Open Access Research article

Leptin and smoking cessation: secondary analyses of a randomized controlled trial assessing physical activity as an aid for smoking cessation

Semira Gonseth123*, Isabella Locatelli23, Raphaël Bize2, Sébastien Nusslé4, Carole Clair3, François Pralong5 and Jacques Cornuz3

Author Affiliations

1 Department of Epidemiology and Biostatistics, University of California San Francisco, 1450 3rd Street, San Francisco, CA, USA

2 Institute of Social and Preventive Medicine, University of Lausanne’s Hospital, 1010 Lausanne, Switzerland

3 Department of Ambulatory Care and Community Medicine, University of Lausanne, 1011 Lausanne, Switzerland

4 Department of Environmental Science, Policy & Management, University of California, Mulford Hall, Berkeley, CA, USA

5 Department of Endocrinology, Diabetology and Metabolism, University of Lausanne, 1011 Lausanne, Switzerland

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BMC Public Health 2014, 14:911  doi:10.1186/1471-2458-14-911

Published: 3 September 2014



Smokers have a lower body weight compared to non-smokers. Smoking cessation is associated with weight gain in most cases. A hormonal mechanism of action might be implicated in weight variations related to smoking, and leptin might be implicated. We made secondary analyses of an RCT, with a hypothesis-free exploratory approach to study the dynamic of leptin following smoking cessation.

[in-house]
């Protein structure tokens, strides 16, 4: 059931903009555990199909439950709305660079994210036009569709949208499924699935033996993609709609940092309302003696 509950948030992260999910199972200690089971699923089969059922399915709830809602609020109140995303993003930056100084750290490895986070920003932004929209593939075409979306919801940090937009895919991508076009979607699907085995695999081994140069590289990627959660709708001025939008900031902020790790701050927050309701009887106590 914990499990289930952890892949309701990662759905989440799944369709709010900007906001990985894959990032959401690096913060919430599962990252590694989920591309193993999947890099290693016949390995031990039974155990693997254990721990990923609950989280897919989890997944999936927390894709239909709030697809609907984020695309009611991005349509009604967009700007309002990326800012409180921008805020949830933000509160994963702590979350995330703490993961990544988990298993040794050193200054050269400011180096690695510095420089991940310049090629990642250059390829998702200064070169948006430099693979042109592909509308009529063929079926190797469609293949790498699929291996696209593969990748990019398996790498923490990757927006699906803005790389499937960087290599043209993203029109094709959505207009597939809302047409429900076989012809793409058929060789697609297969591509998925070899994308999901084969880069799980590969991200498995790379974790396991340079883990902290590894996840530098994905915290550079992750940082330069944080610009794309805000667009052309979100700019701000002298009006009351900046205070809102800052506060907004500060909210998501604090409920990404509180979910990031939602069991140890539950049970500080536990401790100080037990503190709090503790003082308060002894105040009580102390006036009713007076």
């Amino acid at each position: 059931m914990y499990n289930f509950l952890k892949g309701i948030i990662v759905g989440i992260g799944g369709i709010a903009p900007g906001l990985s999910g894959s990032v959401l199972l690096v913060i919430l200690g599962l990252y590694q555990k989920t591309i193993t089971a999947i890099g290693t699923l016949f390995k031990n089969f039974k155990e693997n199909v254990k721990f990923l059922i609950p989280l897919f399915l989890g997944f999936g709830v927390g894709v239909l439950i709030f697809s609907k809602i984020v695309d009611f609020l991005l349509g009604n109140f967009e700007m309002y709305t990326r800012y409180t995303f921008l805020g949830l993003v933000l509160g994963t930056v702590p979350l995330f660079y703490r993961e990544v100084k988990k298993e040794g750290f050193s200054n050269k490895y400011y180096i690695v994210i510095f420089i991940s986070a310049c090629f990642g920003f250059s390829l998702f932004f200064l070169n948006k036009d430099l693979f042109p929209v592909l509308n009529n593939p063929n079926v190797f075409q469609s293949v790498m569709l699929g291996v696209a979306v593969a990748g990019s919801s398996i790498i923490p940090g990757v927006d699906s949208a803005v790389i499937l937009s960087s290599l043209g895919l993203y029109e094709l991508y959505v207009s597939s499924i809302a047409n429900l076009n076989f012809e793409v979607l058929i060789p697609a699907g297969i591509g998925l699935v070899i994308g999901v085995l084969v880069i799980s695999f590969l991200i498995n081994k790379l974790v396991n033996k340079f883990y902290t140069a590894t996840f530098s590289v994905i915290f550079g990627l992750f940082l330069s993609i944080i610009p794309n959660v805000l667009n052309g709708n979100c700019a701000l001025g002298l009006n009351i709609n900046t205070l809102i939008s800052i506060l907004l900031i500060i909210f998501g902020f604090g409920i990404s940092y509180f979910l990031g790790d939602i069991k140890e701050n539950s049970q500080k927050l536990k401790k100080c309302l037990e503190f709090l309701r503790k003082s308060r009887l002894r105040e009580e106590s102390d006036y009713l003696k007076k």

We measured serum leptin levels among 271 sedentary smokers willing to quit who participated in a randomized controlled trial assessing a 9-week moderate-intensity physical activity intervention as an aid for smoking cessation. We adjusted leptin for body fat levels. We performed linear regressions to test for an association between leptin levels and the study group over time.


One year after smoking cessation, the mean serum leptin change was +3.23 mg/l (SD 4.89) in the control group and +1.25 mg/l (SD 4.86) in the intervention group (p of the difference < 0.05). When adjusted for body fat levels, leptin was higher in the control group than in the intervention group (p of the difference < 0.01). The mean weight gain was +2.91 (SD 6.66) Kg in the intervention and +3.33 (SD 4.47) Kg in the control groups, respectively (p not significant).


Serum leptin levels significantly increased after smoking cessation, in spite of substantial weight gain. The leptin dynamic might be different in chronic tobacco users who quit smoking, and physical activity might impact the dynamic of leptin in such a situation.

Clinical trial registration number


Smoking; Smoking cessation; Physical activity; Leptin; Weight gain